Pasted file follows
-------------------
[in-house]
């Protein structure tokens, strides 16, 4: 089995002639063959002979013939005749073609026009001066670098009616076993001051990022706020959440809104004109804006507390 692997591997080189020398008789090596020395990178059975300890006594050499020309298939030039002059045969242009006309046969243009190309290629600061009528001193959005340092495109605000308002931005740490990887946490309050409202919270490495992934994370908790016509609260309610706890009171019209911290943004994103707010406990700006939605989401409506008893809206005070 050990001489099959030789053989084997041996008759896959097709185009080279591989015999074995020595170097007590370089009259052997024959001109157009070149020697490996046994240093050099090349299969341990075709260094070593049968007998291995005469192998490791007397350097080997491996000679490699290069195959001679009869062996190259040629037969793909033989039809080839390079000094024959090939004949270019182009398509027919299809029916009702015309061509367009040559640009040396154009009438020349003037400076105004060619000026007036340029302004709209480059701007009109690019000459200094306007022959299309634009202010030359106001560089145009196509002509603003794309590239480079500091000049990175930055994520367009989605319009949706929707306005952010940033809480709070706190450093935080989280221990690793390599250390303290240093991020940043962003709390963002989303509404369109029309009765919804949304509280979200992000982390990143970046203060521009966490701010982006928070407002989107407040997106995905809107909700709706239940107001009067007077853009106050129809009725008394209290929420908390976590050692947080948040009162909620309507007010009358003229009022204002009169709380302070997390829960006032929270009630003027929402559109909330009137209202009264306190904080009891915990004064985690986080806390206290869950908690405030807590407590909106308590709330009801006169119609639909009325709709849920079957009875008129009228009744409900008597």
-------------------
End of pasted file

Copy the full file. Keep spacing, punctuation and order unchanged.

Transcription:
[in-house]
């Protein structure tokens, strides 16, 4: 089995002639063959002979013939005749073609026009001066670098009616076993001051990022706020959440809104004109804006507390 692997591997080189020398008789090596020395990178059975300890006594050499020309298939030039002059045969242009006309046969243009190309290629600061009528001193959005340092495109605000308002931005740490990887946490309050409202919270490495992934994370908790016509609260309610706890009171019209911290943004994103707010406990700006939605989401409506008893809206005070 050990001489099959030789053989084997041996008759896959097709185009080279591989015999074995020595170097007590370089009259052997024959001109157009070149020697490996046994240093050099090349299969341990075709260094070593049968007998291995005469192998490791007397350097080997491996000679490699290069195959001679009869062996190259040629037969793909033989039809080839390079000094024959090939004949270019182009398509027919299809029916009702015309061509367009040559640009040396154009009438020349003037400076105004060619000026007036340029302004709209480059701007009109690019000459200094306007022959299309634009202010030359106001560089145009196509002509603003794309590239480079500091000049990175930055994520367009989605319009949706929707306005952010940033809480709070706190450093935080989280221990690793390599250390303290240093991020940043962003709390963002989303509404369109029309009765919804949304509280979200992000982390990143970046203060521009966490701010982006928070407002989107407040997106995905809107909700709706239940107001009067007077853009106050129809009725008394209290929420908390976590050692947080948040009162909620309507007010009358003229009022204002009169709380302070997390829960006032929270009630003027929402559109909330009137209202009264306190904080009891915990004064985690986080806390206290869950908690405030807590407590909106308590709330009801006169119609639909009325709709849920079957009875008129009228009744409900008597």